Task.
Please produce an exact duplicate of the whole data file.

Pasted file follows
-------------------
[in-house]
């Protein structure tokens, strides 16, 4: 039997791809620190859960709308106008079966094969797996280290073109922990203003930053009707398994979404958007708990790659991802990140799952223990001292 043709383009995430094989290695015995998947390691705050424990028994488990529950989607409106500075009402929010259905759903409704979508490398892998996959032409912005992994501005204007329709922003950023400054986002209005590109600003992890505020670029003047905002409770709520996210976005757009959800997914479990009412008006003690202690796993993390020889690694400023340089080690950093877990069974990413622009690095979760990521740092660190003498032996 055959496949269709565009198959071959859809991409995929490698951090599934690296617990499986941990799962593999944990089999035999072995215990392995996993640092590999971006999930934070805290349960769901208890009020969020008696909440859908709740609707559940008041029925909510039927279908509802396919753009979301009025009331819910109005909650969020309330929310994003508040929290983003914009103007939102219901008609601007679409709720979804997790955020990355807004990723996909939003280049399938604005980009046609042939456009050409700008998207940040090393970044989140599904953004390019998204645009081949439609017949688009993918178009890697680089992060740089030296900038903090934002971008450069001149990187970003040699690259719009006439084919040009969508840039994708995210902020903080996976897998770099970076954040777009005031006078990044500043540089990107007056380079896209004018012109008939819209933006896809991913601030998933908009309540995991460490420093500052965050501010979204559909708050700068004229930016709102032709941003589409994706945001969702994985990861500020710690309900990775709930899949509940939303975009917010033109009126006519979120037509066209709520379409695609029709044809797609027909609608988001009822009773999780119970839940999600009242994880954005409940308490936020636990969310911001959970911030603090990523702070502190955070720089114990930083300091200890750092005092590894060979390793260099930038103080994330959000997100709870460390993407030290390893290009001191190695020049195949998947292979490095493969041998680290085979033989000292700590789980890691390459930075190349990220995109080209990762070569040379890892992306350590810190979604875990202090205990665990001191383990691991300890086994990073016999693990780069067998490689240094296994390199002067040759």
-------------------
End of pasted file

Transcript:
[in-house]
């Protein structure tokens, strides 16, 4: 039997791809620190859960709308106008079966094969797996280290073109922990203003930053009707398994979404958007708990790659991802990140799952223990001292 043709383009995430094989290695015995998947390691705050424990028994488990529950989607409106500075009402929010259905759903409704979508490398892998996959032409912005992994501005204007329709922003950023400054986002209005590109600003992890505020670029003047905002409770709520996210976005757009959800997914479990009412008006003690202690796993993390020889690694400023340089080690950093877990069974990413622009690095979760990521740092660190003498032996 055959496949269709565009198959071959859809991409995929490698951090599934690296617990499986941990799962593999944990089999035999072995215990392995996993640092590999971006999930934070805290349960769901208890009020969020008696909440859908709740609707559940008041029925909510039927279908509802396919753009979301009025009331819910109005909650969020309330929310994003508040929290983003914009103007939102219901008609601007679409709720979804997790955020990355807004990723996909939003280049399938604005980009046609042939456009050409700008998207940040090393970044989140599904953004390019998204645009081949439609017949688009993918178009890697680089992060740089030296900038903090934002971008450069001149990187970003040699690259719009006439084919040009969508840039994708995210902020903080996976897998770099970076954040777009005031006078990044500043540089990107007056380079896209004018012109008939819209933006896809991913601030998933908009309540995991460490420093500052965050501010979204559909708050700068004229930016709102032709941003589409994706945001969702994985990861500020710690309900990775709930899949509940939303975009917010033109009126006519979120037509066209709520379409695609029709044809797609027909609608988001009822009773999780119970839940999600009242994880954005409940308490936020636990969310911001959970911030603090990523702070502190955070720089114990930083300091200890750092005092590894060979390793260099930038103080994330959000997100709870460390993407030290390893290009001191190695020049195949998947292979490095493969041998680290085979033989000292700590789980890691390459930075190349990220995109080209990762070569040379890892992306350590810190979604875990202090205990665990001191383990691991300890086994990073016999693990780069067998490689240094296994390199002067040759």